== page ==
“It was so frustrating because it just wasn’t feasible to put a process in place to enable front line staff to negotiate every individual account,” she says. “We saw that it was very inefficient from the consumer side too, because neither side trusts each other. We don’t trust debt collectors, and debt collectors don’t trust the person who owes the money when they say they’ll pay. So negotiations break down.”
Debtle is a software-as-a-service (SaaS) solution that simplifies the process of negotiating and settling debt directly between organizations and their customers by addressing both the inefficiency and the lack of trust. Companies can set protocols that let their employees settle debt directly. With everything documented in writing, consumers get a layer of assurance that the company will follow through on the agreement.
Both groups benefit from not having debt turned over to collections. Companies recover more payments, and consumers avoid damaging their credit—something that can negatively impact their ability to buy a home, start a business or even get a job.
Stephanie and Houston spent 2020 launching pilot projects and improving Debtle’s software. They also spent a lot of time building relationships with potential investors and clients—which often involved addressing their own relationship.
“It’s kind of frowned upon have married cofounders for a company. It worried a lot of investors, just because the divorce rate is so high. But the divorce rate of founders that aren’t married is pretty high as well. We never let that deter us. Now we just say, ‘Would you like us to get divorced now so you can give us the money?’ They usually laugh and realize how ridiculous it sounds,” Stephanie says.
“Entrepreneurship can be a very lonely journey, especially when you’re still starting out. You don’t have coworkers to bounce ideas off, celebrate the small victories, commiserate after a bad meeting. But when you’re married to your cofounder, you can do that. We get to have these organic conversations that come up randomly while we’re sitting on our porch having a beer,” she points out. “We’ve already figured out how to disagree productively, to compromise and come to a solution.”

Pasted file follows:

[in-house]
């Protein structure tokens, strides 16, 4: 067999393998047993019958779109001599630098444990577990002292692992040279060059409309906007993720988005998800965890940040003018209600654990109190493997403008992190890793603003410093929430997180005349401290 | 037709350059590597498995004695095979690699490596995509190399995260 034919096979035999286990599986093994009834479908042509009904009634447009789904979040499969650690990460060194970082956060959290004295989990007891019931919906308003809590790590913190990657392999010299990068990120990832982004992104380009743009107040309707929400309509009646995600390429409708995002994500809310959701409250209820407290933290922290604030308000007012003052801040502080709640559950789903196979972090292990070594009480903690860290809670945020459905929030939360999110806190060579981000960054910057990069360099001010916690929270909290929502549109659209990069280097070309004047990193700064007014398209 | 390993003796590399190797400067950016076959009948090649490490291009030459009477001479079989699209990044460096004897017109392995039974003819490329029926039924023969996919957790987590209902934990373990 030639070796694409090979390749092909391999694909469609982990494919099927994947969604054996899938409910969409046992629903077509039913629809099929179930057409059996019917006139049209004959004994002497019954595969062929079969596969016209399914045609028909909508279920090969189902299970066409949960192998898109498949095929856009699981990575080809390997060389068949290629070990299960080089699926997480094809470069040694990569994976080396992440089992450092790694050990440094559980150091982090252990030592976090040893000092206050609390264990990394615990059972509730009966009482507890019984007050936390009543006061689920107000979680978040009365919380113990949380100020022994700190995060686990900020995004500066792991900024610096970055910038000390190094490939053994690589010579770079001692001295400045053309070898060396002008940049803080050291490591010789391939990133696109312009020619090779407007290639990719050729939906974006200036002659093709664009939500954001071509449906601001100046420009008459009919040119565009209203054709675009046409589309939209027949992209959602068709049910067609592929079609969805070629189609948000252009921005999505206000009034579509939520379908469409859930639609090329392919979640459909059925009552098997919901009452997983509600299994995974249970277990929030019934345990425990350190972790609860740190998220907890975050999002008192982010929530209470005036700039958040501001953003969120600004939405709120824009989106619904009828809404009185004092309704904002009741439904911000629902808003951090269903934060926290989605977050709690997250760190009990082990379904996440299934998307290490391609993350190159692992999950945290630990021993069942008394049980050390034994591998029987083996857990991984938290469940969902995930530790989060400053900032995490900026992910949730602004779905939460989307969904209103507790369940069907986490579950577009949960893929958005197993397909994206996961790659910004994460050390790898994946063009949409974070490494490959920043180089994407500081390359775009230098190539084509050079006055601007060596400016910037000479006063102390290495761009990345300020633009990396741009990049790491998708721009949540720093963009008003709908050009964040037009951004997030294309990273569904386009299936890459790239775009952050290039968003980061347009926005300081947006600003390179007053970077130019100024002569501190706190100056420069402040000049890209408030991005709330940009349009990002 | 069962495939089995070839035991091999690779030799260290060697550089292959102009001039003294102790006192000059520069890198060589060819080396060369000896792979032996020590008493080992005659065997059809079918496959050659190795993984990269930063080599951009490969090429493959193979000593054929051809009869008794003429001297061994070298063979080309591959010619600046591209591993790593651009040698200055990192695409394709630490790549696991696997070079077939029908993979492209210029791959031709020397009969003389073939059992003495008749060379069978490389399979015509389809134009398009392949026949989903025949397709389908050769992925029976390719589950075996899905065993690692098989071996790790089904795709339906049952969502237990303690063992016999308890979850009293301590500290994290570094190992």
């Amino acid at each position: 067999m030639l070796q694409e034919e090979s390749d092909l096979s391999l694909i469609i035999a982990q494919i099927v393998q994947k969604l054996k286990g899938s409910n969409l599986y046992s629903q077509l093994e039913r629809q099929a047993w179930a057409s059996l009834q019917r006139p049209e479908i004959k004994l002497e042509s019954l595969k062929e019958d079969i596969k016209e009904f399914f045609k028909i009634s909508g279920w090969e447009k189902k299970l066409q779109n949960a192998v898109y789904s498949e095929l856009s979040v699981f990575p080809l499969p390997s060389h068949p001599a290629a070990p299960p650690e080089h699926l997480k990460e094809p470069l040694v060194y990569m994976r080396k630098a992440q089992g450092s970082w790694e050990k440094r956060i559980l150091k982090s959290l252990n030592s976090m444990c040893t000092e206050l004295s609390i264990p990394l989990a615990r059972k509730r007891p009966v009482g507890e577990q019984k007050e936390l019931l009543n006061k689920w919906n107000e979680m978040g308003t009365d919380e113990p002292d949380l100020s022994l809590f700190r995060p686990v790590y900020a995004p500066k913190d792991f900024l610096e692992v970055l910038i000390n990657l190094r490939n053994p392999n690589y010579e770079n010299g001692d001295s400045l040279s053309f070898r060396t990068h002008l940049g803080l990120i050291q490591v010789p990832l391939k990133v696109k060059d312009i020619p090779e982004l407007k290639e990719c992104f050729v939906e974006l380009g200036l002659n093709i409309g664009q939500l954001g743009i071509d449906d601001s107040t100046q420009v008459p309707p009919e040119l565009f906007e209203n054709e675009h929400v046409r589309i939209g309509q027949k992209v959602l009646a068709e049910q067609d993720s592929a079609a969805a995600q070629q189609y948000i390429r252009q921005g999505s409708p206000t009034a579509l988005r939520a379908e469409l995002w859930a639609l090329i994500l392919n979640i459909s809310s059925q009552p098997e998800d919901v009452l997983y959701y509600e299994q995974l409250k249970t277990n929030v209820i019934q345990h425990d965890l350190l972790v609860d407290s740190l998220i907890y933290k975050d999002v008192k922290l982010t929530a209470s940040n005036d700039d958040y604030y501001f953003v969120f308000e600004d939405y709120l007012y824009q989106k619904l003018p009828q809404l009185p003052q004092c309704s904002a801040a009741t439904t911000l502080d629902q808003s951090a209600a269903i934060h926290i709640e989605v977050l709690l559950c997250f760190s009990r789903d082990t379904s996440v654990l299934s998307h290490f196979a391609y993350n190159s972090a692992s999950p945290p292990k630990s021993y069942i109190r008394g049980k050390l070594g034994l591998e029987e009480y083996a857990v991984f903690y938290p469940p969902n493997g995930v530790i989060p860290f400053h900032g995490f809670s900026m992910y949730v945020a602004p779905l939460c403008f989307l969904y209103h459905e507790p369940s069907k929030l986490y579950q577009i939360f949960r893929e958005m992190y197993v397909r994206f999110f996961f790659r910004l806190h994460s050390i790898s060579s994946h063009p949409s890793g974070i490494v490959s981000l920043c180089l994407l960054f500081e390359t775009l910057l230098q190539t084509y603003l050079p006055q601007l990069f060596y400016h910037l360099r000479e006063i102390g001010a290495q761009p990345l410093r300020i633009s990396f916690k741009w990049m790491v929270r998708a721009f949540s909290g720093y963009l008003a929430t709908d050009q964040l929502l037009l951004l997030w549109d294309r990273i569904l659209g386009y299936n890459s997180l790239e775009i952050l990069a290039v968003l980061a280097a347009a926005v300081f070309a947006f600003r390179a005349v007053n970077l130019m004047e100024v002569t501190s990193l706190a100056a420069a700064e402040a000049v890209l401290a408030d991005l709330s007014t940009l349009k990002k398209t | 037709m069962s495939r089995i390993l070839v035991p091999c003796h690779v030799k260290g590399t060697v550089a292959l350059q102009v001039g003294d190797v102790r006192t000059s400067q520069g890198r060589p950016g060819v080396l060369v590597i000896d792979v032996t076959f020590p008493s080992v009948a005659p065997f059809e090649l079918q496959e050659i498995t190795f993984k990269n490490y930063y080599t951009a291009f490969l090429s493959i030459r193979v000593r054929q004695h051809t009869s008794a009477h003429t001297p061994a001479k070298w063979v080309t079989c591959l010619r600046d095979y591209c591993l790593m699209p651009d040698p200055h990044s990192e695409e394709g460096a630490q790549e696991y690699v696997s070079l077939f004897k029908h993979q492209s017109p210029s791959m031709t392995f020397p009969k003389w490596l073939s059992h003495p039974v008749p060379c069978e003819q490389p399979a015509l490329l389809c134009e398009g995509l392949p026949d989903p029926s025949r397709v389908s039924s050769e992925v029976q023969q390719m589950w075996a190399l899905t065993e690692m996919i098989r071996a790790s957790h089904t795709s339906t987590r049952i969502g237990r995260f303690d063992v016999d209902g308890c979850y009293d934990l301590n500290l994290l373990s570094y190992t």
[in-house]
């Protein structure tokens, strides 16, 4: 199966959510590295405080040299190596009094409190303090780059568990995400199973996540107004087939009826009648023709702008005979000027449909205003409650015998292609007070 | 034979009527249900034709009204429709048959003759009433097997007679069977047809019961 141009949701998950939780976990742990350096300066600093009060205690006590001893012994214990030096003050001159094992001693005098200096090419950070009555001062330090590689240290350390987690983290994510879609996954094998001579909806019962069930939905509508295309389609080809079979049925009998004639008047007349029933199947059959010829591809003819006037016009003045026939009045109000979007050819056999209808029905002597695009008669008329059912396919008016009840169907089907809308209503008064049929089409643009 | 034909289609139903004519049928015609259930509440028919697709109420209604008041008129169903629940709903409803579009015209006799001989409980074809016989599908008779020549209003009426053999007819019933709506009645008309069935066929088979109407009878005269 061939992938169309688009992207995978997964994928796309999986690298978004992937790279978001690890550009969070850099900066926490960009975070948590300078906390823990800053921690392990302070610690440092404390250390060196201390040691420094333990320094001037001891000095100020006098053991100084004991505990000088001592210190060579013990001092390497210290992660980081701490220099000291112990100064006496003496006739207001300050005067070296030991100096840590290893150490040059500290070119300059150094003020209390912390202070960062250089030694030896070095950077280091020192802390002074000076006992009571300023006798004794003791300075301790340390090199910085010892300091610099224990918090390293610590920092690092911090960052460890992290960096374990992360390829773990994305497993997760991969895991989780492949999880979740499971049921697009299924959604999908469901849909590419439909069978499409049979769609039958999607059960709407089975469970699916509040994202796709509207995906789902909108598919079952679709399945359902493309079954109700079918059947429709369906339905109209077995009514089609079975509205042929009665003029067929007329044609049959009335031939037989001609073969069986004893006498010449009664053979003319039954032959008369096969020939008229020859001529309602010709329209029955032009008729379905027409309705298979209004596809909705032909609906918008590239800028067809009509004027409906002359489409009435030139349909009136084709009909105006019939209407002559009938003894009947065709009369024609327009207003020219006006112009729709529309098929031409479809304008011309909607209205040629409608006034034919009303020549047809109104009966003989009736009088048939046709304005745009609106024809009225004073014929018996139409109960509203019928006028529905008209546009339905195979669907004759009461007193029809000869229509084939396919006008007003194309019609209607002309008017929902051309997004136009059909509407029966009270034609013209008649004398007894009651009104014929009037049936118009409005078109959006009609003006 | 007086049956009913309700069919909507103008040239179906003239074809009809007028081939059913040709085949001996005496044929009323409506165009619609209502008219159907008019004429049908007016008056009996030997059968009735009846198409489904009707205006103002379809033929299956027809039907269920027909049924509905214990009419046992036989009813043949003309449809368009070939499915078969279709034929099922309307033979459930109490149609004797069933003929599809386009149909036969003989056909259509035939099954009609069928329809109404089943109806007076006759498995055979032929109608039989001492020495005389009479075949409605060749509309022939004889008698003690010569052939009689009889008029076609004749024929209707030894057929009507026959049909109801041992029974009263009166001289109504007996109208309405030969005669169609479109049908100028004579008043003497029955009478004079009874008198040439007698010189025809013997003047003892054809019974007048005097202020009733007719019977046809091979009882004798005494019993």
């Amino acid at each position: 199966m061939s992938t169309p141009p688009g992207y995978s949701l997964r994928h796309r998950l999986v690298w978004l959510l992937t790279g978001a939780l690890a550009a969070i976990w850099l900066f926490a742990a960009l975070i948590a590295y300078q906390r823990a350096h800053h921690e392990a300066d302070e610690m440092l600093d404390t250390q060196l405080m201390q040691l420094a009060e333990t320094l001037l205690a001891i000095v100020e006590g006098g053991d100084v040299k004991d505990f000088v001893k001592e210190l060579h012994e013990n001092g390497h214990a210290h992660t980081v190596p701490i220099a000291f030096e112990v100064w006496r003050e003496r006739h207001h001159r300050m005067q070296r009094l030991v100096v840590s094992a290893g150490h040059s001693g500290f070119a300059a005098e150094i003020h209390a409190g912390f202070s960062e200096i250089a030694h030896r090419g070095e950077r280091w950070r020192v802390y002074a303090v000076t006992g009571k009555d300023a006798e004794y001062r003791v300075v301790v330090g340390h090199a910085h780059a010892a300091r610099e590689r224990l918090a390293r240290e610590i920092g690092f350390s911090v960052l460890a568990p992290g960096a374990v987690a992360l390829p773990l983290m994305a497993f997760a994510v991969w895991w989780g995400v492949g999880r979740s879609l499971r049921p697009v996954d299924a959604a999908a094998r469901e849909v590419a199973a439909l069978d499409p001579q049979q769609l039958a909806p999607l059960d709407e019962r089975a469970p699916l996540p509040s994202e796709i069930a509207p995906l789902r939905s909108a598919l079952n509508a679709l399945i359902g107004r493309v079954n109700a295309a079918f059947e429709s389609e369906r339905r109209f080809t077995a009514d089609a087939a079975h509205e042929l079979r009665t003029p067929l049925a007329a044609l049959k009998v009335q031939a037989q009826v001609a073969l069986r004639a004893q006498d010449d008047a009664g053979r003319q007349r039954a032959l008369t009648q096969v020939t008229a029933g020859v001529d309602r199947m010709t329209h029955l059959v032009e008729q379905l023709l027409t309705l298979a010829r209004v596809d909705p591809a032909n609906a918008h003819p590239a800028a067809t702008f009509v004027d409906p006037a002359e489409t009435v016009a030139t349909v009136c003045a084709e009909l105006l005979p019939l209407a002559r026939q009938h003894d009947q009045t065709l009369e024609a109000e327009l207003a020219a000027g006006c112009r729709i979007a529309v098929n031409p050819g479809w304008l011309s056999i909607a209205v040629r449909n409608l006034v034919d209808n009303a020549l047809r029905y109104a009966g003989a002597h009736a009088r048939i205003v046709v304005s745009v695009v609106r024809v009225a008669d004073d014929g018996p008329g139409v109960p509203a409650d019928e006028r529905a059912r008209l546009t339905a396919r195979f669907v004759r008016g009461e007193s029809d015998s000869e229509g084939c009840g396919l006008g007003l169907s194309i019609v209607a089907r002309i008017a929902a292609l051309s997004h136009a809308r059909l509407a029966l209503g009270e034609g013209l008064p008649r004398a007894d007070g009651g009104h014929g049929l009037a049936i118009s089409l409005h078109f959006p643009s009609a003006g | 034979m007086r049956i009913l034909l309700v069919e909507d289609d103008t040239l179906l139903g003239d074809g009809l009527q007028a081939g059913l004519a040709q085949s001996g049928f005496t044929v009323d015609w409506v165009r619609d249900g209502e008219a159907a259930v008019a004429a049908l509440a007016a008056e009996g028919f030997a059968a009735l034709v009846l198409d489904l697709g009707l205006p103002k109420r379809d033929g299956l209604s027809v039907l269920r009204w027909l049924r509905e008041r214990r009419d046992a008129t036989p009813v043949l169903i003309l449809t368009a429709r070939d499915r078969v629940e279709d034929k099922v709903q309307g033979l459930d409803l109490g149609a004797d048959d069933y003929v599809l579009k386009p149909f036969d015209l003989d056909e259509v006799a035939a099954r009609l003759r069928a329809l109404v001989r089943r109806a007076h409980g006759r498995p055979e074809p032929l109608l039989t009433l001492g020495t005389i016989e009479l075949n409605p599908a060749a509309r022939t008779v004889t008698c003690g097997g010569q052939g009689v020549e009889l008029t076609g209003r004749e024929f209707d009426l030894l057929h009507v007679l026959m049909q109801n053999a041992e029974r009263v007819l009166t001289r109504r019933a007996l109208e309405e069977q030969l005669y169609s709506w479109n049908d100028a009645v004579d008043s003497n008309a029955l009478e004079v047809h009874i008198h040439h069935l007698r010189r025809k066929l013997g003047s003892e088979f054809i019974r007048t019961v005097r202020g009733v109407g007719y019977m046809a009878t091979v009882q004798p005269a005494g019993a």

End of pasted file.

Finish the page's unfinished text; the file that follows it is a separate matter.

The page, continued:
“When we went from idea to company, it wasn’t just ‘we’ve got this cool idea I’m sure will work because people need help with this.’ That’s not enough to build a business on. But it is if you have the right people at the core,” Houston says. “I think a lot of Stephanie—I married her—but independent of that, I have a lot of respect for her and her decision-making ability, in her ability to manage. She is very much a business leader, so that made the decision to become a company very easy to make.”
Their verdict on the move to Wisconsin? “We’re very glad to be here. We love it. There is nothing here in Wisconsin that has left us lacking,” says Houston.
Debtle has gained considerable momentum since Stephanie and Houston relocated. They won both The Surge and the NEW Launch Alliance pitch competitions and landed on WisconsinInno’s 2021 list of startups to watch.
In February, Debtle launched their first non-pilot sites in the health care industry. They plan in to scale within that industry while also lining up additional pilot projects with companies in banking, utilities and property management.